Liberation? More Persecution & Shame.

Liberation for others
After the many years of ongoing persecution and Nazi terror, the freedom dreams of many concentration camp prisoners finally came true when, in 1944, the liberation began.

Continued persecution
After the camps were liberated and the plight of the Jewish victims acknowledged worldwide, the persecution of homosexuals continued throughout post-war Germany. While many survivors were rebuilding their lives and families initially in displaced persons camps, homosexuals faced further persecution and social exclusion.

Silent shame
The gay survivors who were liberated (i.e. not subject to further prison terms) often found themselves ostracized from society. Some were not welcomed back to their homes in the aftermath of war for the ‘shame’ they had brought on their family’s reputation.

pink triangle holocaust inmate

The fight for Justice
With § 175 still in place, many survivors tried hard to put their experiences behind them fearing further persecution. However, after the ‘liberation’ some survivors did bravely struggle for recognition through the courts. Survivors such as Karl Gorath, Heinz Dörmer, and Pierre Seel, fought many years for retribution for their imprisonment. Goraths’ attempts at legal reparations were rejected both in 1953 and 1960. Pierre Seel refused to give up and continued fighting throughout the 1980’s and 1990’s.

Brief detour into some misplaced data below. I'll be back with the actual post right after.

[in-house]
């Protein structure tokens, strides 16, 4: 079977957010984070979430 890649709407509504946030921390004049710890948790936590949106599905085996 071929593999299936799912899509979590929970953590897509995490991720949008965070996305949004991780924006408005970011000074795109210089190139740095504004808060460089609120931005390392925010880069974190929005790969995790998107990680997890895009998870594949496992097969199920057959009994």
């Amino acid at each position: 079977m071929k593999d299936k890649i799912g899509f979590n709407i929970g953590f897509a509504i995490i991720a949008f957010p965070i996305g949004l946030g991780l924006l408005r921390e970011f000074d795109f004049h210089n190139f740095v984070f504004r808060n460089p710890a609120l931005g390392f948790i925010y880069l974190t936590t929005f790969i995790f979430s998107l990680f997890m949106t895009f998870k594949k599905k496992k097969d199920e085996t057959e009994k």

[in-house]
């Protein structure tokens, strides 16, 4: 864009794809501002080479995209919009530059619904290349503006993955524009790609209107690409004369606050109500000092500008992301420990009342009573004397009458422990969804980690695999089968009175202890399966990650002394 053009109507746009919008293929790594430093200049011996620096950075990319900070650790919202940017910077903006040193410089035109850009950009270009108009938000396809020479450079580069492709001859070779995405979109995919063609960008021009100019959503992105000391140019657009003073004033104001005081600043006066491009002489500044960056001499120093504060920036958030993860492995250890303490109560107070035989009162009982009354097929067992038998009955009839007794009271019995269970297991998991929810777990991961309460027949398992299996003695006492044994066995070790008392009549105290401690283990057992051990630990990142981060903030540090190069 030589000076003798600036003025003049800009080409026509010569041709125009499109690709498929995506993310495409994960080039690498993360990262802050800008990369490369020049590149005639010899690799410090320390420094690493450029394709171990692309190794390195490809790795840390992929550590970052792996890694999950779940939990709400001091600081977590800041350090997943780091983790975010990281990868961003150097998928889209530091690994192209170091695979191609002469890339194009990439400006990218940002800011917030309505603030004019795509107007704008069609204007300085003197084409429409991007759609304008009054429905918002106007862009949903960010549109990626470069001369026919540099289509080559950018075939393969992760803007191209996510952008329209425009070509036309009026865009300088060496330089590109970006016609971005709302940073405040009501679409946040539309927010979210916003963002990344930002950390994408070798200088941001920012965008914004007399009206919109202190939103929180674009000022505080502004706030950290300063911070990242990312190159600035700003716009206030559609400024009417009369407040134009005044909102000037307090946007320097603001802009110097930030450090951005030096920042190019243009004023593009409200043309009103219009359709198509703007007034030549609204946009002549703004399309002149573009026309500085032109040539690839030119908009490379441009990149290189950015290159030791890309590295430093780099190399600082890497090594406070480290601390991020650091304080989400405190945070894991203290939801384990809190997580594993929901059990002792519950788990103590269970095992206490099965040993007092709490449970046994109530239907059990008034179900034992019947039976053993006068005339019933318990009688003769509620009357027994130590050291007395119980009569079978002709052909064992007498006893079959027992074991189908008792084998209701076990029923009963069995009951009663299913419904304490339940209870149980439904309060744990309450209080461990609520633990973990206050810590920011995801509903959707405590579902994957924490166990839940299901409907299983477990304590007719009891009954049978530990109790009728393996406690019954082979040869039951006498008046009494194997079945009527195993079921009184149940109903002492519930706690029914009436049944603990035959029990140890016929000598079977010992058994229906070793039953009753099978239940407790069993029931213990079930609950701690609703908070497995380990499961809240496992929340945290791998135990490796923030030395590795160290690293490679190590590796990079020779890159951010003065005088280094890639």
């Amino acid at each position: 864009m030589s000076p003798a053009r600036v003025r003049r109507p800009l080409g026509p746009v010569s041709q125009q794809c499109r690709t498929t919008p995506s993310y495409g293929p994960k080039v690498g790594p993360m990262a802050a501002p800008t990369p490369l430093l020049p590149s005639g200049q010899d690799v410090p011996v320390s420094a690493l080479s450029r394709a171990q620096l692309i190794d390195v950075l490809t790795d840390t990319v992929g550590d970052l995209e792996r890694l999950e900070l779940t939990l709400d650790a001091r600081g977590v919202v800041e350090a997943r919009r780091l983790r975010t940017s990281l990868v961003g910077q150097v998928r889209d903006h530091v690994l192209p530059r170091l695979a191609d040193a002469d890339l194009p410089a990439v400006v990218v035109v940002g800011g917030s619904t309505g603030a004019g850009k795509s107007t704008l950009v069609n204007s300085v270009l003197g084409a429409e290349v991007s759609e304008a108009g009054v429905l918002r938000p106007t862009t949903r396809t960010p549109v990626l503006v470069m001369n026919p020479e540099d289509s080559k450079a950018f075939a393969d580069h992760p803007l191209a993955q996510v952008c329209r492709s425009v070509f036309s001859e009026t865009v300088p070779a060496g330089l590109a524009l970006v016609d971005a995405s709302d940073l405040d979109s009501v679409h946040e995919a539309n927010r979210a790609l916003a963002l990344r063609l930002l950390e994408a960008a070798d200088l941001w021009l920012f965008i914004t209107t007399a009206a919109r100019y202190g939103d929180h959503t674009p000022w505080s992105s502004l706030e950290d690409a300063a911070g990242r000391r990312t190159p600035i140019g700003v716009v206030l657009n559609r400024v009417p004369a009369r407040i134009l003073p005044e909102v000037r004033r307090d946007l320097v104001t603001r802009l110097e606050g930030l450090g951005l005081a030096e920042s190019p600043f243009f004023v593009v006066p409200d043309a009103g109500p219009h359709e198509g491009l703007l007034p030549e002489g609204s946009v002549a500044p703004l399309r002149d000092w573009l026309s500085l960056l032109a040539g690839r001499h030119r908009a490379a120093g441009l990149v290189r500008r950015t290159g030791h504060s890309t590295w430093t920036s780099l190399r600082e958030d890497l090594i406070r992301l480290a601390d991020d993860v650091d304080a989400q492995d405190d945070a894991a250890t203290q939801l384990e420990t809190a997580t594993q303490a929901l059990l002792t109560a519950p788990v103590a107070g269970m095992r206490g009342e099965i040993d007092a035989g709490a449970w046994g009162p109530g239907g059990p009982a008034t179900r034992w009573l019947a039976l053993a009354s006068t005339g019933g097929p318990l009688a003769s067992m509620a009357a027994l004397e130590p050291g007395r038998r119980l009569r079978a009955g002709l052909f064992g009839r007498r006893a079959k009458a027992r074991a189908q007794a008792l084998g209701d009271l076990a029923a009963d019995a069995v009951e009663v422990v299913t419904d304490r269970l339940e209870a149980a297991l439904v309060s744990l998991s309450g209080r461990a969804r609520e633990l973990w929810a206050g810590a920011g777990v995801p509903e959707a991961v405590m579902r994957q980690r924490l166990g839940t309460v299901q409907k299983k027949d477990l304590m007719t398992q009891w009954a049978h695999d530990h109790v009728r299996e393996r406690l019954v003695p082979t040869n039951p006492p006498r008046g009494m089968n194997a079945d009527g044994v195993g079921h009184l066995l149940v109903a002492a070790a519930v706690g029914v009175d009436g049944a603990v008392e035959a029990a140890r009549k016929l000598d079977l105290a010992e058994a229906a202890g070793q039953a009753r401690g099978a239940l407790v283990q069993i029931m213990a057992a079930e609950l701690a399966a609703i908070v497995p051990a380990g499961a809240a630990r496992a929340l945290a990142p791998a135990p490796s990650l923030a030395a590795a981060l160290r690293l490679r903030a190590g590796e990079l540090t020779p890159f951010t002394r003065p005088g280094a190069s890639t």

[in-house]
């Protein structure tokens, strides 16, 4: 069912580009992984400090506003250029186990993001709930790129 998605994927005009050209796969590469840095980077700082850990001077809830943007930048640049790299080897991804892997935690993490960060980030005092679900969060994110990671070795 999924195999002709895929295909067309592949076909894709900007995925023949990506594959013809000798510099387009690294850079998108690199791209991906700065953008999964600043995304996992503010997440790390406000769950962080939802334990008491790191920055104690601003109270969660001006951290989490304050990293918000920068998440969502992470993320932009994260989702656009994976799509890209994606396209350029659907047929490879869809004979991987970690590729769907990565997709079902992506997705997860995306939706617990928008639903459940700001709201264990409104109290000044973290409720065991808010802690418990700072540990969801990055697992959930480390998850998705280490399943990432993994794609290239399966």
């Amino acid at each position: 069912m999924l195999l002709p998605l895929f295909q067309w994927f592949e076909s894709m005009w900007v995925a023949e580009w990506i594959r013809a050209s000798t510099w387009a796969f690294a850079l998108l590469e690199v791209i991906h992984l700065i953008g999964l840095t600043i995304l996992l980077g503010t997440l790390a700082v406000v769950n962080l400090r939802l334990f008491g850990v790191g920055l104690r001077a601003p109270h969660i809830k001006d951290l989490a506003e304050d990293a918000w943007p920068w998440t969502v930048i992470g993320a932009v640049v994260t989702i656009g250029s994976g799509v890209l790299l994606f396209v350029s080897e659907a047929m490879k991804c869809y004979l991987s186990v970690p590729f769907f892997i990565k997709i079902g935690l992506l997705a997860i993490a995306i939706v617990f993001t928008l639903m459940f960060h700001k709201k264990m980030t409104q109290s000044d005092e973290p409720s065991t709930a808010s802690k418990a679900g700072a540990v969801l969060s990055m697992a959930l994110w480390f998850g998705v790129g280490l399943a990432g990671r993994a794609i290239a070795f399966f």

Many of the pink triangle survivors were never recognised as victims of the Holocaust during their lives and never lived to be repatriated. For those who continued to fight, it would be many years before their efforts paid off.


via Remembering the gay victims of the Holocaust | Homocaust

Website above makes a nice primer for those unfamiliar with these atrocities during the Holocaust. Please Visit.


#HolocaustRemembrance